In Dooba Developments Ltd v McLagan Investments Ltd [2016] EWHC 151 (CH) the High Court applied a literal interpretation of contract wording, based on grammatical correctness, in determining that McLagan was not entitled to terminate a conditional sale agreement.

Summary of the facts

McLagen, a subsidiary of Asda, entered into a conditional agreement with Dooba for the sale of land associated with a development of a new supermarket and ancillary retail units. The agreement was conditional on the satisfaction of four conditions related to planning permissions and highways consents.

The agreement provided that either party was entitled to rescind the agreement if “all of the Conditions have not been discharged” by the long stop date.

Four years after the agreement was entered into three of the four conditions had been satisfied.

The day after the long stop date McLagen sought to terminate the agreement on the basis that Dooba had not satisfied all of the conditions.

Dooba claimed that the fourth condition had been satisfied prior to the long stop date but, in any event, the agreement only allowed a party to terminate the agreement if all of the conditions had not been satisfied i.e. because Dooba had satisfied at least three out of four of the conditions McLagen had no right to terminate.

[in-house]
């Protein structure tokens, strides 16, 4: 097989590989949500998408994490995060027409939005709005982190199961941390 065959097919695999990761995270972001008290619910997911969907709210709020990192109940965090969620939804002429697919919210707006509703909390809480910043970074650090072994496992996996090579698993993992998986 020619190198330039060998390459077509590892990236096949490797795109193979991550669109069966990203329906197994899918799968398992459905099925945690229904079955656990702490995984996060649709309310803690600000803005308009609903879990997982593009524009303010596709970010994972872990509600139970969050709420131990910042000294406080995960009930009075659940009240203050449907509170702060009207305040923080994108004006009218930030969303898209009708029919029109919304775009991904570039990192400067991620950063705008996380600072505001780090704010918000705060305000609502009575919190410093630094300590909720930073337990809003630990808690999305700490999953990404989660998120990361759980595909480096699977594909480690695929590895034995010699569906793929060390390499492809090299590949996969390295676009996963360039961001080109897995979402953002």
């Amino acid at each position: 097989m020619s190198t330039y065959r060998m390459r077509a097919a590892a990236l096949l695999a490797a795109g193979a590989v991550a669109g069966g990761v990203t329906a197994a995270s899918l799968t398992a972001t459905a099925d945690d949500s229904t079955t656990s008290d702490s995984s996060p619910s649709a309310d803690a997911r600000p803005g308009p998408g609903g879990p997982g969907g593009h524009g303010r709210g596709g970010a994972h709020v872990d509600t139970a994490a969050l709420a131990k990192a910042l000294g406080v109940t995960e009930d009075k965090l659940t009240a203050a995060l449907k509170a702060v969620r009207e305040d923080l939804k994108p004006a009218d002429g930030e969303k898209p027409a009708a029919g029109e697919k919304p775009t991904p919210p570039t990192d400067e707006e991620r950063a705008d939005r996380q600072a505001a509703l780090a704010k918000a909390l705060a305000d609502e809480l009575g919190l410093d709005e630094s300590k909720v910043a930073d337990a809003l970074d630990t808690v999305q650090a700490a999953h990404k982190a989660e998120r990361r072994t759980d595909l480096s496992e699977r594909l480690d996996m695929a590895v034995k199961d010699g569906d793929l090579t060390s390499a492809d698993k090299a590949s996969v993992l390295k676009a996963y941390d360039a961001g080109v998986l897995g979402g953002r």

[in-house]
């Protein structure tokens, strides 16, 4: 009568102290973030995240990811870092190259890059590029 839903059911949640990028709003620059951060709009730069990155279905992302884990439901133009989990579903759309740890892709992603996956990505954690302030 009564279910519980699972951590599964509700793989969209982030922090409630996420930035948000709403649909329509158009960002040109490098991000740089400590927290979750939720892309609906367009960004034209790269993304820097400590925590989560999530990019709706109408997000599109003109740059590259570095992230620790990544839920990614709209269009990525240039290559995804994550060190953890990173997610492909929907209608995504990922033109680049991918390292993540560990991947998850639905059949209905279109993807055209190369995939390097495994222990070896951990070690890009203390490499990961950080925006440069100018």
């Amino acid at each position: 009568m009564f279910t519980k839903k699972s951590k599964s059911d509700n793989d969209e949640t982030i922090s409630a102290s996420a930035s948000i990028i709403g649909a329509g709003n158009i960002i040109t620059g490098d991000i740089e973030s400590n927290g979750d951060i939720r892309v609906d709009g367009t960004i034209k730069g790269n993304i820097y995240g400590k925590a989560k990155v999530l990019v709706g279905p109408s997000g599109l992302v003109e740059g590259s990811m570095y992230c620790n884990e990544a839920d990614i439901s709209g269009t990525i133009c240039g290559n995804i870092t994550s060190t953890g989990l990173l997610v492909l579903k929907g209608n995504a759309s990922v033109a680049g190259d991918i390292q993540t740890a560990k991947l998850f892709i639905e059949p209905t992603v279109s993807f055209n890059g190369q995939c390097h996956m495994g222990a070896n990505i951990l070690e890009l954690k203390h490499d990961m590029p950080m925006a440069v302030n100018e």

The court had to look at the wording of the agreement and the ambiguity created by using the word ‘all’rather than ‘any’.

McLagen referred to case law where ‘if all are not’ was used to mean ‘if not all were’ in contending the intention was that the parties could terminate the agreement if any of the four conditions had not been satisfied by the long stop date.

Dooba’s position was that the word “all” should be given its ordinary meaning in that the parties could only terminate the agreement if all of the conditions had not been discharged and that, since they had discharged at least three, no right to terminate arose.


The judge favoured Dooba’s interpretation of the agreement in finding that McLagen did not have the right to rescind the agreement, even though this meant that the agreement would continue after the long stop date with no certainty as to when / how the agreement could be brought to an end.


Hindsight is a wonderful thing. Had McLagen used the word ‘any’ instead of ‘all’ it would have probably removed the ambiguity and prevented the dispute from occurring.

The decision seems to lack commercial sense, locking the parties into a seemingly never-ending agreement to try to fulfil all of the conditions, but should serve as a warning to carefully review the wording of a contract to ensure it properly reflects the intentions of the parties.